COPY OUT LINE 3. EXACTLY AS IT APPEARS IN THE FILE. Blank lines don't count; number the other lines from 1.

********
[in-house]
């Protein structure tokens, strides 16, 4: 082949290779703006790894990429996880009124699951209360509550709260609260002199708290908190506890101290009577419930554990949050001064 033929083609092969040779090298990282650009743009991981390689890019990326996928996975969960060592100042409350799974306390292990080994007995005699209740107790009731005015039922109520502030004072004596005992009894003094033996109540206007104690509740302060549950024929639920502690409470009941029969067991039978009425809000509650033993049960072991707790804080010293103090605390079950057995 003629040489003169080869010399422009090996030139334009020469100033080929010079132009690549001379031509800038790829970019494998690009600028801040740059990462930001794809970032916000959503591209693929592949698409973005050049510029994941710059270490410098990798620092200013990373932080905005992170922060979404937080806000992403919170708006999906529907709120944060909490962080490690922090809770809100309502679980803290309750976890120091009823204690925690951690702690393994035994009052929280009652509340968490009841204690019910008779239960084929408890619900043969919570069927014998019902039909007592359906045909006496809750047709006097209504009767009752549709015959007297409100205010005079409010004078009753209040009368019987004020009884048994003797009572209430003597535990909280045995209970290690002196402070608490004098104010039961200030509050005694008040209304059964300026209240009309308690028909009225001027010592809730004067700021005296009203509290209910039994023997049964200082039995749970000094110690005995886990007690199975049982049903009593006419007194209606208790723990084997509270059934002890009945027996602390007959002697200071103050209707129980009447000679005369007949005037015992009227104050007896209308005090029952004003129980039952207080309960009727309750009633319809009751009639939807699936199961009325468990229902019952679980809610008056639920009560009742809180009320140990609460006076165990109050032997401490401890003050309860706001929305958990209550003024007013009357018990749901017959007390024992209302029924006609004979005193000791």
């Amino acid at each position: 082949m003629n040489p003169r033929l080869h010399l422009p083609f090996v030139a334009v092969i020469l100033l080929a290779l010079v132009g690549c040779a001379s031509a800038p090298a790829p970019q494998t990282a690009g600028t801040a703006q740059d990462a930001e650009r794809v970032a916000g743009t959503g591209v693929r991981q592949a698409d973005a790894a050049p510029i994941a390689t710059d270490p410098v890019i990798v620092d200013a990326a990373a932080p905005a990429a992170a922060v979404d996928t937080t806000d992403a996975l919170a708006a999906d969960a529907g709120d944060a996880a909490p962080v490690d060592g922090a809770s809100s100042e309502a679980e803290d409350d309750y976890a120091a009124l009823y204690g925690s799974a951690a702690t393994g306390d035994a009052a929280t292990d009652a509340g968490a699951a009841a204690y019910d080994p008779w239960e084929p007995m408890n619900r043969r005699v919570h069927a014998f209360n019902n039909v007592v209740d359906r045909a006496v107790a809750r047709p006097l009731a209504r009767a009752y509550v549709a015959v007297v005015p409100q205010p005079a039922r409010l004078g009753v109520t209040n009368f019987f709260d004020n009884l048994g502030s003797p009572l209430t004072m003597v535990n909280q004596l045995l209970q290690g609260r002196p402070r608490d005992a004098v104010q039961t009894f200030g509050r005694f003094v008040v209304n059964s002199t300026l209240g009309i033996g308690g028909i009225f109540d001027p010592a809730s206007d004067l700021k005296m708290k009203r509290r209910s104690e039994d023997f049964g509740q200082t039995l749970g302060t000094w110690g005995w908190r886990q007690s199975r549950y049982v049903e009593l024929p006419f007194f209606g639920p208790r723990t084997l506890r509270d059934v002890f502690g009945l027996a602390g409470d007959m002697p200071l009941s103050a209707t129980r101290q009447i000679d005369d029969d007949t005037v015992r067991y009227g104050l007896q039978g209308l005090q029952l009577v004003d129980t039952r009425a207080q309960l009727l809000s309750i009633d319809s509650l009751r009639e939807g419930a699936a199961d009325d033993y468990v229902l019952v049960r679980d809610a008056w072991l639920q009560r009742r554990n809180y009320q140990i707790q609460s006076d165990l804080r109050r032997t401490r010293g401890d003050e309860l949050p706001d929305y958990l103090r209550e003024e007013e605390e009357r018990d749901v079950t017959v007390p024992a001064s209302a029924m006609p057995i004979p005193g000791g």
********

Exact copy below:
């Amino acid at each position: 082949m003629n040489p003169r033929l080869h010399l422009p083609f090996v030139a334009v092969i020469l100033l080929a290779l010079v132009g690549c040779a001379s031509a800038p090298a790829p970019q494998t990282a690009g600028t801040a703006q740059d990462a930001e650009r794809v970032a916000g743009t959503g591209v693929r991981q592949a698409d973005a790894a050049p510029i994941a390689t710059d270490p410098v890019i990798v620092d200013a990326a990373a932080p905005a990429a992170a922060v979404d996928t937080t806000d992403a996975l919170a708006a999906d969960a529907g709120d944060a996880a909490p962080v490690d060592g922090a809770s809100s100042e309502a679980e803290d409350d309750y976890a120091a009124l009823y204690g925690s799974a951690a702690t393994g306390d035994a009052a929280t292990d009652a509340g968490a699951a009841a204690y019910d080994p008779w239960e084929p007995m408890n619900r043969r005699v919570h069927a014998f209360n019902n039909v007592v209740d359906r045909a006496v107790a809750r047709p006097l009731a209504r009767a009752y509550v549709a015959v007297v005015p409100q205010p005079a039922r409010l004078g009753v109520t209040n009368f019987f709260d004020n009884l048994g502030s003797p009572l209430t004072m003597v535990n909280q004596l045995l209970q290690g609260r002196p402070r608490d005992a004098v104010q039961t009894f200030g509050r005694f003094v008040v209304n059964s002199t300026l209240g009309i033996g308690g028909i009225f109540d001027p010592a809730s206007d004067l700021k005296m708290k009203r509290r209910s104690e039994d023997f049964g509740q200082t039995l749970g302060t000094w110690g005995w908190r886990q007690s199975r549950y049982v049903e009593l024929p006419f007194f209606g639920p208790r723990t084997l506890r509270d059934v002890f502690g009945l027996a602390g409470d007959m002697p200071l009941s103050a209707t129980r101290q009447i000679d005369d029969d007949t005037v015992r067991y009227g104050l007896q039978g209308l005090q029952l009577v004003d129980t039952r009425a207080q309960l009727l809000s309750i009633d319809s509650l009751r009639e939807g419930a699936a199961d009325d033993y468990v229902l019952v049960r679980d809610a008056w072991l639920q009560r009742r554990n809180y009320q140990i707790q609460s006076d165990l804080r109050r032997t401490r010293g401890d003050e309860l949050p706001d929305y958990l103090r209550e003024e007013e605390e009357r018990d749901v079950t017959v007390p024992a001064s209302a029924m006609p057995i004979p005193g000791g």